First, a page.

Private sector leader blasts Barbados prime minister’s plan for late elections

A private sector leader has reacted angrily to Prime Minister Freundel Stuart’s plan for late elections, charging that the Government must urgently seek a new mandate from the people if it is to lead the nation out of the economic doldrums.

Heading an administration that has seen repeated economic failures in its tenure, Stuart said last month that he will sit out the full term of elected office and not call early elections, which means that national polls will be no sooner than March, but no later than June 2018.

But Barbados Private Sector Association president, Charles Herbert, said in local newspapers this week that with a flailing economy the political leadership needs a long-term plan stretching way past June, so elections will give whatever administration is elected a fresh directive for economic recovery.

“We need a government who has a [full] term ahead of it. It could be the existing people, or it could be a new group,” Herbert said.

Stuart had announced in December that he will use the full period for which his government was elected, that ends with dissolution of Parliament on March 6, 2018. In reference to Barbados’ constitutional provision for elected members of parliament and the government to hold office for five years, he added, “we were given five years from February 21 [2013] and when Parliament is dissolved, the Constitution says you have to call elections within 90 days.”

This means that Stuart has three more months of governance, and another three months within which to call elections.

But Herbert asked, “how can a government with only three months to go have a restructuring or recovery plan? How long will the plan be in force? So, I am simply saying that the decisions that we are making need to be made by a group that can see them through.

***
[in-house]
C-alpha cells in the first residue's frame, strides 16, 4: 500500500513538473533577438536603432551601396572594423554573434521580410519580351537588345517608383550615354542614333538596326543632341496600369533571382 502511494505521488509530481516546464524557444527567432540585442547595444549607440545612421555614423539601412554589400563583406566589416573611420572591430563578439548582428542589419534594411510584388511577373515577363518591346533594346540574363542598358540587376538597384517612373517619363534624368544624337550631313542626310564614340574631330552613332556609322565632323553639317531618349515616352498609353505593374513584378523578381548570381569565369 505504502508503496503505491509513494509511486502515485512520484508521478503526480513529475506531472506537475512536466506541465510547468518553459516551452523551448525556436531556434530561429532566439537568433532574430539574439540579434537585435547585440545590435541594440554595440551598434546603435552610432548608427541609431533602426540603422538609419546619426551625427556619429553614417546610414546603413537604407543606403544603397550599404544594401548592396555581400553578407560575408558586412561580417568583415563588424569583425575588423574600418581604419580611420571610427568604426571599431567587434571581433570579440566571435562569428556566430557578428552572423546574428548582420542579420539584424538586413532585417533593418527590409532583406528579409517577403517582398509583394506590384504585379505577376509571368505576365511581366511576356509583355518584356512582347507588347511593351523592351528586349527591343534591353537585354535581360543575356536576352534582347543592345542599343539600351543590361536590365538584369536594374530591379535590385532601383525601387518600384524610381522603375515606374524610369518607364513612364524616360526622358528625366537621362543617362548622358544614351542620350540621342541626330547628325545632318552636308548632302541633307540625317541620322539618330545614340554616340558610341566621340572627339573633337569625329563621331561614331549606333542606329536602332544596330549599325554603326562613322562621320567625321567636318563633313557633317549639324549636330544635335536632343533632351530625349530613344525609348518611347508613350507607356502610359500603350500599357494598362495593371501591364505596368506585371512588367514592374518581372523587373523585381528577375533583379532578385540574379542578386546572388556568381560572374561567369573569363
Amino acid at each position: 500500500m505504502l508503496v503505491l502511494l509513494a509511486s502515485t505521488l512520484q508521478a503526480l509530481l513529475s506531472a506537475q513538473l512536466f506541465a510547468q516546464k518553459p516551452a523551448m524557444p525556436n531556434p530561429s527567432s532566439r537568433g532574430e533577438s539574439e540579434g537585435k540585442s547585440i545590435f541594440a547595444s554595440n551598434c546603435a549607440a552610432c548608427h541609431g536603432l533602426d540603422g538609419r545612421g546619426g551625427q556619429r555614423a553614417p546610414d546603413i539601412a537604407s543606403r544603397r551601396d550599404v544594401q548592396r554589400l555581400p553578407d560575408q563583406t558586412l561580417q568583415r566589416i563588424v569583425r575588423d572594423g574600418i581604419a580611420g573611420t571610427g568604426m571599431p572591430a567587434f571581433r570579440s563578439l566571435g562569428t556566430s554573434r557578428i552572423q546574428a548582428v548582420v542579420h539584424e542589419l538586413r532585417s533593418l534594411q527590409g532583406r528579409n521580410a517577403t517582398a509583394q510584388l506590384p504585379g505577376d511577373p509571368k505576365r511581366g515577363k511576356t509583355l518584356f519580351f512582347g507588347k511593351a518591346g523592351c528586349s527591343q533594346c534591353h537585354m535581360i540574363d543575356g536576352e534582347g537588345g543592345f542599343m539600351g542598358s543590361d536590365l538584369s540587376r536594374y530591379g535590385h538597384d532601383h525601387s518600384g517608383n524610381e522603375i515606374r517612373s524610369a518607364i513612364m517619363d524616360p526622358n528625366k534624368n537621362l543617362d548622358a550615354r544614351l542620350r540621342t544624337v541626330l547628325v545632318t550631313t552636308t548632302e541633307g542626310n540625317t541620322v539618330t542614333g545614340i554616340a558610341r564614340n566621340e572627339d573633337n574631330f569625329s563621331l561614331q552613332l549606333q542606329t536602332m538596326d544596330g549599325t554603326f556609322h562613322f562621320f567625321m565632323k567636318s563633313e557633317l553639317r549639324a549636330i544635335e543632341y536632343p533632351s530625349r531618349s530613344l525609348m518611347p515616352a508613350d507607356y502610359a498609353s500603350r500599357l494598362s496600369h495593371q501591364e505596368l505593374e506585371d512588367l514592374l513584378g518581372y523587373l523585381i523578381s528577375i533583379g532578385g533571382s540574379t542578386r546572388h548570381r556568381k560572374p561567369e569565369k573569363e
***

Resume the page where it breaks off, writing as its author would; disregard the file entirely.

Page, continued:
“It is simply about a mandate and the term ahead for a newly elected Government. It is not about who is the newly elected Government, it was not a criticism of the current government.”

Insisting that Barbados needs an approved National Recovery Plan and while noting that Government is reportedly preparing such a blueprint, Herbert said, “it’s hard to know if a plan approved on the eve of an election is going to be a plan that will be followed for very long anyway. I think we need a government that has the mandate to make this plan, and implement it”.

“The sooner we have elections, the sooner we have action, and it’s not a political statement. We need a government with a new mandate which will implement decisions quickly.”

Herbert’s words did not sit well with Government’s Industry and Commerce Minister, Donville Inniss, who shot back by accusing Herbert of airing a political view instead of a neutral private sector concern.

Inniss said that leaders of non-partisan organizations should, “continue to give Government their candid views without indulging in party politics”.

Inniss questioned whether the organisation that Herbert leads had authorized him to make the comments.

“It was a very strong statement, that one individual, representing one agency supposedly, can say.

“He is representing the private sector organisations in Barbados … And if he is speaking as President, tell me when the BPSA members met, passed the resolution and agreed that Mr. Herbert should say that a new Government is needed.”

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